Background: Gamma Knife radiosurgery (GKS) is a primary treatment modality for small, surgically-challenging meningiomas of the skull base in carefully selected patients. Despite the overall low incidence of complications from this procedure, rare instances of hemorrhagic events following GKS have been reported. In fact, only a single, probable case of acute hemorrhage after GKS for a meningioma exists in the literature.
Case description: The authors present the case of a 59-year-old female treated with GKS to a clival meningioma who suffered an acute intra- and peritumoral hemorrhage within three hours after the procedure. The patient also had an ST-elevation myocardial infarction associated with the hemorrhage. At the time of her GKS she was taking aspirin and clopidogrel for treatment of coronary artery disease with multiple cardiac stents. Cerebral catheter angiography failed to reveal a source for the hemorrhage.
Conclusion: Acute hemorrhage following GKS to a meningioma is a rare, but potentially serious, complication and consideration should be given to counseling patients of this risk prior to treatment. We hypothesize that acute change to the structural integrity of the vascular endothelium after GKS may have precipitated cerebrovascular dysfunction resulting in hemorrhage. While the administration of anti-platelet therapy may have been a contributing factor to his event, it appears that the low incidence of acute tumoral bleeding after GKS does not justify routinely discontinuing anti-platelet and/or anti-coagulation in patients with severe associated medical co-morbidities.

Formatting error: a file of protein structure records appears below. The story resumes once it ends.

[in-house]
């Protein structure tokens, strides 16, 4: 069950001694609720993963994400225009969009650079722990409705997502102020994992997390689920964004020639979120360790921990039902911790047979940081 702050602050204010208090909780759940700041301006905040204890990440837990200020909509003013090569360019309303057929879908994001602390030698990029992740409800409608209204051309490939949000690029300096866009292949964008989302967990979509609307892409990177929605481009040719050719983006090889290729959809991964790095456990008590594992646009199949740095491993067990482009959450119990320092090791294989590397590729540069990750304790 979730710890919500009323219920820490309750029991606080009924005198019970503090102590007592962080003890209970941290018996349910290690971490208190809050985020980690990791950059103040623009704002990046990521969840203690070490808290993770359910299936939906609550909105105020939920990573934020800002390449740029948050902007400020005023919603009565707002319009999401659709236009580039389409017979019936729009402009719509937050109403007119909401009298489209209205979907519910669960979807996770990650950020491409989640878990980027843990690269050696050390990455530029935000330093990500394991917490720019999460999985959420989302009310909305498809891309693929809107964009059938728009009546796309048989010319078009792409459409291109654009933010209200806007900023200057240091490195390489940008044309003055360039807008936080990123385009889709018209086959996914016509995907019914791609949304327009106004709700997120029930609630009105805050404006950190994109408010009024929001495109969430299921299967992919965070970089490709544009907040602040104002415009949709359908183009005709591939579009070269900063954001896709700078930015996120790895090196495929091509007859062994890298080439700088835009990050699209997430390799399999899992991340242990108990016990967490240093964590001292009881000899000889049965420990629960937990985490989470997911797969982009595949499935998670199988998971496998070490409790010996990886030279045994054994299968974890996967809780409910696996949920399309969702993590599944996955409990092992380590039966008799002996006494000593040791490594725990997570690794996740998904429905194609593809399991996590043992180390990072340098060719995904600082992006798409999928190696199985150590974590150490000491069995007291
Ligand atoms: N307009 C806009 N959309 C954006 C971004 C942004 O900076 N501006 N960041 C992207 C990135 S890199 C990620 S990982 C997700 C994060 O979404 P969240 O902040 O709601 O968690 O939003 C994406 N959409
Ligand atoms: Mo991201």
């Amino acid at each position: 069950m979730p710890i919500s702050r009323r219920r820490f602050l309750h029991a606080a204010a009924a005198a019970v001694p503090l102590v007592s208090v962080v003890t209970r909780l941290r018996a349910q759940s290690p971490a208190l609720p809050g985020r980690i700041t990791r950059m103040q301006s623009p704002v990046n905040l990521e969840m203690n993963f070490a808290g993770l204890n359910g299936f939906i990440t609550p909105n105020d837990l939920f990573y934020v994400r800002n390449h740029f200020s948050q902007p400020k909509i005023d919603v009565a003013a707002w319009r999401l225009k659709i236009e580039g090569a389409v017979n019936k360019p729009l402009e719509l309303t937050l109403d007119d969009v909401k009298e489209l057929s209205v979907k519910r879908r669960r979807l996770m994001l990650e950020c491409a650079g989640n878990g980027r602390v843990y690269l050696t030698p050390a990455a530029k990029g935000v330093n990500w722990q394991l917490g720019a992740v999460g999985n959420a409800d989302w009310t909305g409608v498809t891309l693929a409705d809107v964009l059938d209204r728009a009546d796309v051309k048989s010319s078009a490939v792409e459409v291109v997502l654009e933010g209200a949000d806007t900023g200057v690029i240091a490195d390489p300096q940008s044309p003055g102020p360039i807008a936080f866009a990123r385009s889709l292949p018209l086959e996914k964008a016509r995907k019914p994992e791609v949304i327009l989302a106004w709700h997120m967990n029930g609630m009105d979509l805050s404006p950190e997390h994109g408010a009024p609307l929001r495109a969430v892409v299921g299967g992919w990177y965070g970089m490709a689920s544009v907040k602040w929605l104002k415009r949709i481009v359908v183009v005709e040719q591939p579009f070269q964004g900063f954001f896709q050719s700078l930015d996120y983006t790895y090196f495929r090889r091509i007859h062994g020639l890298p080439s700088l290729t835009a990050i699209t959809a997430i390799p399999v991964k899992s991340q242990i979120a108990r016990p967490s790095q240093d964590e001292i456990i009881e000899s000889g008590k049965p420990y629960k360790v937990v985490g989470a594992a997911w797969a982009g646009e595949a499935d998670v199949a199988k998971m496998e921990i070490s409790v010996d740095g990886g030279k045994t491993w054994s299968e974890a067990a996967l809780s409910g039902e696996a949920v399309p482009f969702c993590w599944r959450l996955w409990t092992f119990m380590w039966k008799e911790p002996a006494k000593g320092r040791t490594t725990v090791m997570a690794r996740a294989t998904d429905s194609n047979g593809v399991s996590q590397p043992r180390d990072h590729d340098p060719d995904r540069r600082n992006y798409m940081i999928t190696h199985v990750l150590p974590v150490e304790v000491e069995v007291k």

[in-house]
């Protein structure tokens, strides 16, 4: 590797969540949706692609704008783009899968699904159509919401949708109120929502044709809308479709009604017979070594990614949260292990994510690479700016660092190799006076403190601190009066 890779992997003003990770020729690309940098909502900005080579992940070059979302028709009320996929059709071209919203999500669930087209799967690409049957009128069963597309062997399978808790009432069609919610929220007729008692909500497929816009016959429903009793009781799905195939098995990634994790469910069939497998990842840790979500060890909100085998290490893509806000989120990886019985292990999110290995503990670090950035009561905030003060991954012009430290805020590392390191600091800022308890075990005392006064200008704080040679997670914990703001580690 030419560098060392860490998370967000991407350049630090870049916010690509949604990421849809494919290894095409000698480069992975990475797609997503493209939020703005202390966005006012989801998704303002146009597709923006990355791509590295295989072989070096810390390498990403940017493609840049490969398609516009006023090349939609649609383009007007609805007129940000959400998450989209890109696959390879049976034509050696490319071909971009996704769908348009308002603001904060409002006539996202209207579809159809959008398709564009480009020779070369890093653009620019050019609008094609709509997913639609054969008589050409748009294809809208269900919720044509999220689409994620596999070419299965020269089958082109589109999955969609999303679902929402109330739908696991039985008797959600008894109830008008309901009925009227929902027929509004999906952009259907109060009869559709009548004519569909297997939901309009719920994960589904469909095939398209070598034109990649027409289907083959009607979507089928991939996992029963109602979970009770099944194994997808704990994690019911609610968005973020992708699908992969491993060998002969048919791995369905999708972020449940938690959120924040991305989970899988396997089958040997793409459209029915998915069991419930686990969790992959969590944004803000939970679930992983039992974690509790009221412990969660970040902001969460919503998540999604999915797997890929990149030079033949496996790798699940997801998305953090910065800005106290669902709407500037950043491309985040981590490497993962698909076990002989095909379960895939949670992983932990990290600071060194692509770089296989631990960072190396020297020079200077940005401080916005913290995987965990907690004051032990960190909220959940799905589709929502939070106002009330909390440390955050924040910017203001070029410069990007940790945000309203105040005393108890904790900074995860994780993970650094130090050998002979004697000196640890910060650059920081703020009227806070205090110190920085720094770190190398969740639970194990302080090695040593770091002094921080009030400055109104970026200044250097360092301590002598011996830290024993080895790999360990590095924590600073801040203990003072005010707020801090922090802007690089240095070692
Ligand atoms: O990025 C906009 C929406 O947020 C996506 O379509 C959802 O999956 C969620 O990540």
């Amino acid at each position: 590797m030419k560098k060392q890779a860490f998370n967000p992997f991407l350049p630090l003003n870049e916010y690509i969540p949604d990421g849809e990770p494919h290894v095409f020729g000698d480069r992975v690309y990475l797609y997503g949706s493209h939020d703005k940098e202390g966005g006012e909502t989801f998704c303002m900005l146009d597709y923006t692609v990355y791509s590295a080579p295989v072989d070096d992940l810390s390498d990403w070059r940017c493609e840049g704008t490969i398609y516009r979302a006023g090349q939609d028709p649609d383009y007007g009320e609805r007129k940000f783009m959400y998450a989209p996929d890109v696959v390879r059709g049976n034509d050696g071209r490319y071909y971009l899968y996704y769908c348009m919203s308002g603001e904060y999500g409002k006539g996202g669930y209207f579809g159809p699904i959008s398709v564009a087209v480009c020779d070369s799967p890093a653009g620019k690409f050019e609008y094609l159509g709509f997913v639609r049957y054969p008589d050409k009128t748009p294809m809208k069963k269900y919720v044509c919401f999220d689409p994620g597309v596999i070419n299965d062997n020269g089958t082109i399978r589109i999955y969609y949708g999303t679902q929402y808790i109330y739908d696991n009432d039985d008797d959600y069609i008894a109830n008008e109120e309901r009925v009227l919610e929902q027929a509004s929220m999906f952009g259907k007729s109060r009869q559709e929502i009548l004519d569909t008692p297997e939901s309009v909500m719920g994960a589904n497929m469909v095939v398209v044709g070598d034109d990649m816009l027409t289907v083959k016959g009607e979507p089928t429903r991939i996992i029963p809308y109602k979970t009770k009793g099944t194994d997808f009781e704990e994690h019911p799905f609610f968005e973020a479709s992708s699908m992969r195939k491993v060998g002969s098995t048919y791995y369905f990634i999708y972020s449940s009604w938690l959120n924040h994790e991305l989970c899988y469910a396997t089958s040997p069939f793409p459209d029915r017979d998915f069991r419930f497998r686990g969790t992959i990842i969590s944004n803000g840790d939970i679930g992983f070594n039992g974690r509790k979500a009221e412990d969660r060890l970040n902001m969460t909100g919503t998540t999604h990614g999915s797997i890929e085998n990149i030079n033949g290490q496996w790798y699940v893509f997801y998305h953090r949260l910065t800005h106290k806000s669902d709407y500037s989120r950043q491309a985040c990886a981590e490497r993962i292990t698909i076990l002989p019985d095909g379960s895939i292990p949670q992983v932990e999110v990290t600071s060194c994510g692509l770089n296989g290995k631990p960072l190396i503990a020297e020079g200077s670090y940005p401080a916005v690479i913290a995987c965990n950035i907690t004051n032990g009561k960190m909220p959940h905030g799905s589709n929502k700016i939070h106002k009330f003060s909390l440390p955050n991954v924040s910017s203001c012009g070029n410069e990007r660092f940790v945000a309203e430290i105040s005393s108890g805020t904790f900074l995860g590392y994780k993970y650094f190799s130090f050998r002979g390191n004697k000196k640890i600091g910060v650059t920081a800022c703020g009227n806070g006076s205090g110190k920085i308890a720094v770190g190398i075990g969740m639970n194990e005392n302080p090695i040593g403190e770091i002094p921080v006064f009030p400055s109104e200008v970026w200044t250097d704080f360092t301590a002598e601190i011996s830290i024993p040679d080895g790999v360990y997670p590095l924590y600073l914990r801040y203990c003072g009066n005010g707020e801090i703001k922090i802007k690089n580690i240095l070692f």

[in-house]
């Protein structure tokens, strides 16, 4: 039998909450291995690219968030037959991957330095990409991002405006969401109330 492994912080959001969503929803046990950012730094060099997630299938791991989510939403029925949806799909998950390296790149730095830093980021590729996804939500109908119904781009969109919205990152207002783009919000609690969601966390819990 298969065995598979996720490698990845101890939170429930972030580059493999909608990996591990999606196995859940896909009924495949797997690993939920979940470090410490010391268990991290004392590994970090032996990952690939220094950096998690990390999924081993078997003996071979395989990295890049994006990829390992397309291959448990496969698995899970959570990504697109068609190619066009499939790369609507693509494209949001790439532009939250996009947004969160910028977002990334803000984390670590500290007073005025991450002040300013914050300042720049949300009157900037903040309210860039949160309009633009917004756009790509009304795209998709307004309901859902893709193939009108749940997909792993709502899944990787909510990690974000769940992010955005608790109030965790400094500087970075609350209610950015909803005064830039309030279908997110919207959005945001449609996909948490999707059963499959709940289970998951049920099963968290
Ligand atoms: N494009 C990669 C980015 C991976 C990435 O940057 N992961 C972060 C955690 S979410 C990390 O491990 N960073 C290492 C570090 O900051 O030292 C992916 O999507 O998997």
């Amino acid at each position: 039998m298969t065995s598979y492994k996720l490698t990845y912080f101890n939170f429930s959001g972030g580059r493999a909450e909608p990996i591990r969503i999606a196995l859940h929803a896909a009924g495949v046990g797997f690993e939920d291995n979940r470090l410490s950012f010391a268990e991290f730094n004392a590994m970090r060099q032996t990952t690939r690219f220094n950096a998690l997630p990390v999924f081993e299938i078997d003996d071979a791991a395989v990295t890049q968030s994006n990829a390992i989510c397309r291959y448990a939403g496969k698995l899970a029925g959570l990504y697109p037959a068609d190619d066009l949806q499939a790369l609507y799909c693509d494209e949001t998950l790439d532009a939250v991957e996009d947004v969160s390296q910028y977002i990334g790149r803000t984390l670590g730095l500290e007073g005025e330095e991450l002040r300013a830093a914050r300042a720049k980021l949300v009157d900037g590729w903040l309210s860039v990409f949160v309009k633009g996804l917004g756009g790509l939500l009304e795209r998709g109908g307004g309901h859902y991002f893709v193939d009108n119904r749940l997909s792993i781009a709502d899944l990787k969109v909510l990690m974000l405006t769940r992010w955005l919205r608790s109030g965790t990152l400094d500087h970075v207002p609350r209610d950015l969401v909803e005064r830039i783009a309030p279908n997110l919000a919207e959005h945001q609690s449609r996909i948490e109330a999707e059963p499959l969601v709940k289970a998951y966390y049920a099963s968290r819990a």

Keywords: Gamma knife; Intratumoral hemorrhage; Meningioma; Radiosurgery; Subarachnoid hemorrhage.